If you know someone who has had their family law matter settled through the courts system then you will undoubtedly have heard that the process can be costly, long and the wait times frustrating.

The reasons for these difficulties are twofold. Firstly, the Family Courts in Australia are underfunded, with not enough judges or resources to deal with all matters in a timely fashion. Secondly, the COVID-19 pandemic has led to an increase in relationship breakdown and domestic violence and these cases with serious risks of harm are taking priority.

This begs the question, is waiting two years (at least) to have your matter heard by a judge in court the only option to resolve your dispute? The answer is absolutely not. Alternative dispute resolution methods are great alternate option for settling your dispute in a more timely, cheaper, less formal and often less stressful manner.

There are two methods of alternative dispute resolution that have particularly been gaining popularity in settling family law matters in Australia. Namely, mediation and arbitration.

Mediation involves the appointment of a neutral third party to facilitate negotiation talks between yourself and the other party. The mediator’s role is to facilitate productive conversation and to assist the parties to come to an agreement between themselves that is mutually beneficial, they do not have the power to make a decision for you. Clients find that this is a practical, and often more amicable, approach to solving their issues and this method is particularly popular in matters involving issues of children and parenting. Mediation allows the flexibility to come to an agreement with the knowledge that you can revisit the arrangements at a later time, which is beneficial as the needs of children change as they grow older. If you do choose to participate in mediation it is not a requirement that you are legally represented, although we believe that it is helpful to have a solicitor who can assist you through the process.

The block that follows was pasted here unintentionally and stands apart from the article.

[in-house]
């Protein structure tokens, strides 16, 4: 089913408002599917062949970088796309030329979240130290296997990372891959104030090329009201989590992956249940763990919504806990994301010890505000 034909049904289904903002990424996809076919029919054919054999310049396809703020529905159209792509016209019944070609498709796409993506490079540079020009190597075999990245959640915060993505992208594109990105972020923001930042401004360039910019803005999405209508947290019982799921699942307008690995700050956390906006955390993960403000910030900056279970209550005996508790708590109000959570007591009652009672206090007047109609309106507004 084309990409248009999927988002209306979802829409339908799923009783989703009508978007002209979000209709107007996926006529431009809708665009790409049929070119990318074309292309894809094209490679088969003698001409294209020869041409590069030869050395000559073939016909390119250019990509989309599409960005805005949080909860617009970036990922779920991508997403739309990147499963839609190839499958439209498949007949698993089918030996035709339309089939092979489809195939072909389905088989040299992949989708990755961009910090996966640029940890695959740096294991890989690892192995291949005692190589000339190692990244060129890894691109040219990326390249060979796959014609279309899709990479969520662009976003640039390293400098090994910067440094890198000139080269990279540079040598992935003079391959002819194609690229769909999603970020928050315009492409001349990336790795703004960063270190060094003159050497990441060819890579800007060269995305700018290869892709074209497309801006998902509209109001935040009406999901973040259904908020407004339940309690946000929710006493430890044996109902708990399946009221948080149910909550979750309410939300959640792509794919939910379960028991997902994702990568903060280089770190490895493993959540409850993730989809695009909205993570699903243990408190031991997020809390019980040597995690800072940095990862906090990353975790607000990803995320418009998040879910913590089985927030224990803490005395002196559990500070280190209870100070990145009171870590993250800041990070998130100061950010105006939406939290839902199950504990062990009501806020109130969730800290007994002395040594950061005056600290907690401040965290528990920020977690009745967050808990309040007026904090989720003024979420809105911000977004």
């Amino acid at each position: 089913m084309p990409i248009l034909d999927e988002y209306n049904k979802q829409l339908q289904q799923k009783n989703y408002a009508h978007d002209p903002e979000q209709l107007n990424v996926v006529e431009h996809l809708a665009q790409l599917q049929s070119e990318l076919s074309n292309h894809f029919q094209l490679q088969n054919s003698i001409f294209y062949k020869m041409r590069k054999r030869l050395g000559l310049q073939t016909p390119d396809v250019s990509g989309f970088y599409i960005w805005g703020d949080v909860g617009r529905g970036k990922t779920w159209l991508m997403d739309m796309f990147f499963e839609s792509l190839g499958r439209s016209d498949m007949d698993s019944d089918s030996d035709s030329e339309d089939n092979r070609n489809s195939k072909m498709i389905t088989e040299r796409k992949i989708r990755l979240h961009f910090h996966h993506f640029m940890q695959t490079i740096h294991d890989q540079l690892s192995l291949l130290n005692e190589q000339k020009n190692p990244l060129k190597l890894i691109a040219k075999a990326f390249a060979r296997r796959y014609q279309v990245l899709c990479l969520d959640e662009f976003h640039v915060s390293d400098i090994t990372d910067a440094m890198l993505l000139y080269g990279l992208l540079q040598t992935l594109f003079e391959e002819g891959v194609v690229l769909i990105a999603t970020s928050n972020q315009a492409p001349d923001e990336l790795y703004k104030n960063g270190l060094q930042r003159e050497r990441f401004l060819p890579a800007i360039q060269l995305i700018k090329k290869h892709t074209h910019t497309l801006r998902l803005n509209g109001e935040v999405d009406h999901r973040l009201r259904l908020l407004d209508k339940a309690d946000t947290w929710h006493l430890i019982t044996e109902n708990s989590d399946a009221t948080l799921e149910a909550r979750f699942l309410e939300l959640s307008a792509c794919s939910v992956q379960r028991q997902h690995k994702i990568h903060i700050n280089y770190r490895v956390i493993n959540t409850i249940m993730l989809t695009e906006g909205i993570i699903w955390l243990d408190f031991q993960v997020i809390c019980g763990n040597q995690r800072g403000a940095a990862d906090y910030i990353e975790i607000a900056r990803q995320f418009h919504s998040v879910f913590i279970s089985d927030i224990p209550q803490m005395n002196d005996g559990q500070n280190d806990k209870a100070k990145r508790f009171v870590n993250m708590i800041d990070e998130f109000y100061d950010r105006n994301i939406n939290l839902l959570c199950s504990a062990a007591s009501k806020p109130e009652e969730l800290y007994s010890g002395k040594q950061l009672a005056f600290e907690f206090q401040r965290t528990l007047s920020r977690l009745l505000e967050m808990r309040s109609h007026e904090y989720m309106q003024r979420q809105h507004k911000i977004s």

Arbitration is similar to mediation in that it involves a neutral third party, but in this instance the third party does have the power to make a final determination in your matter. Think of the arbitrator as an informal judge, they will assess the facts presented to them by each party and then will ultimately decide on an outcome for the matter. Arbitration’s are usually, but not always, binding in nature and parties will typically agree before the arbitration takes place to accept the ultimate decision of the Arbitrator.  Due to this often-binding nature arbitration is not an option for matters where parenting issues are in dispute, but it is an increasingly popular method of resolving disputes over property and spousal maintenance.  Again, it is not a requirement that you have legal representation to undergo arbitration, however as the outcome is usually binding, we would strongly suggest you retain a solicitor to assist in preparing and pleading your case to ensure that you get the best possible outcome for yourself.

If you or someone you know need assistance with a family law matter, or if you would like to hear more about your options for resolving a family law dispute, please contact Kathy Matri on 02 4322 0251 or email us at [email protected]